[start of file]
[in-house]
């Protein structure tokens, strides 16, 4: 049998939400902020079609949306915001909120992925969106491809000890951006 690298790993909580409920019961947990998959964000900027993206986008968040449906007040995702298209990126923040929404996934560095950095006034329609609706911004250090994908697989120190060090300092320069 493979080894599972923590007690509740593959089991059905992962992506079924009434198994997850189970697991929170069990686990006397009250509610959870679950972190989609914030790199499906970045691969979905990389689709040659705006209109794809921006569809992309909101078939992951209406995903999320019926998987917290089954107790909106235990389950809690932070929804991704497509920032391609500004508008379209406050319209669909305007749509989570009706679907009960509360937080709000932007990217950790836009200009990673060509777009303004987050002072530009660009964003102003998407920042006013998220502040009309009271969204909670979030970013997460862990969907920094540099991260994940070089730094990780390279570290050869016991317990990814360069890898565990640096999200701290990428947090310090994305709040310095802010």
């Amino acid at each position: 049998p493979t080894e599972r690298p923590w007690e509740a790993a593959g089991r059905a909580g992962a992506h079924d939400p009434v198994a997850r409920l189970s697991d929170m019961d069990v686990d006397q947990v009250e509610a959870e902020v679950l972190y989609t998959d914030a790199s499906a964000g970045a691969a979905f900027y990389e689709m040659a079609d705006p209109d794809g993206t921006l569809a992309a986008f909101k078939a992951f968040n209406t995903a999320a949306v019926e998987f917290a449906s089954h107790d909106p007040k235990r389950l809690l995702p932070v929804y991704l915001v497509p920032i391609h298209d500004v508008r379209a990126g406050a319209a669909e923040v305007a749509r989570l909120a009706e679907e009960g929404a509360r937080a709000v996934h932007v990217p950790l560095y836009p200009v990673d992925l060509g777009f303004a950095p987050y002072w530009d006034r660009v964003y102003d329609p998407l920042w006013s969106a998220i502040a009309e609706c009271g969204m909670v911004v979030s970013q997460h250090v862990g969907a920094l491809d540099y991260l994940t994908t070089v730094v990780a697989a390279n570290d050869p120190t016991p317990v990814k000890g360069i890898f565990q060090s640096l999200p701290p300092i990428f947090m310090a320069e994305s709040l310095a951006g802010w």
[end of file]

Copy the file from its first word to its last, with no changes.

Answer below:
[in-house]
């Protein structure tokens, strides 16, 4: 049998939400902020079609949306915001909120992925969106491809000890951006 690298790993909580409920019961947990998959964000900027993206986008968040449906007040995702298209990126923040929404996934560095950095006034329609609706911004250090994908697989120190060090300092320069 493979080894599972923590007690509740593959089991059905992962992506079924009434198994997850189970697991929170069990686990006397009250509610959870679950972190989609914030790199499906970045691969979905990389689709040659705006209109794809921006569809992309909101078939992951209406995903999320019926998987917290089954107790909106235990389950809690932070929804991704497509920032391609500004508008379209406050319209669909305007749509989570009706679907009960509360937080709000932007990217950790836009200009990673060509777009303004987050002072530009660009964003102003998407920042006013998220502040009309009271969204909670979030970013997460862990969907920094540099991260994940070089730094990780390279570290050869016991317990990814360069890898565990640096999200701290990428947090310090994305709040310095802010």
């Amino acid at each position: 049998p493979t080894e599972r690298p923590w007690e509740a790993a593959g089991r059905a909580g992962a992506h079924d939400p009434v198994a997850r409920l189970s697991d929170m019961d069990v686990d006397q947990v009250e509610a959870e902020v679950l972190y989609t998959d914030a790199s499906a964000g970045a691969a979905f900027y990389e689709m040659a079609d705006p209109d794809g993206t921006l569809a992309a986008f909101k078939a992951f968040n209406t995903a999320a949306v019926e998987f917290a449906s089954h107790d909106p007040k235990r389950l809690l995702p932070v929804y991704l915001v497509p920032i391609h298209d500004v508008r379209a990126g406050a319209a669909e923040v305007a749509r989570l909120a009706e679907e009960g929404a509360r937080a709000v996934h932007v990217p950790l560095y836009p200009v990673d992925l060509g777009f303004a950095p987050y002072w530009d006034r660009v964003y102003d329609p998407l920042w006013s969106a998220i502040a009309e609706c009271g969204m909670v911004v979030s970013q997460h250090v862990g969907a920094l491809d540099y991260l994940t994908t070089v730094v990780a697989a390279n570290d050869p120190t016991p317990v990814k000890g360069i890898f565990q060090s640096l999200p701290p300092i990428f947090m310090a320069e994305s709040l310095a951006g802010w």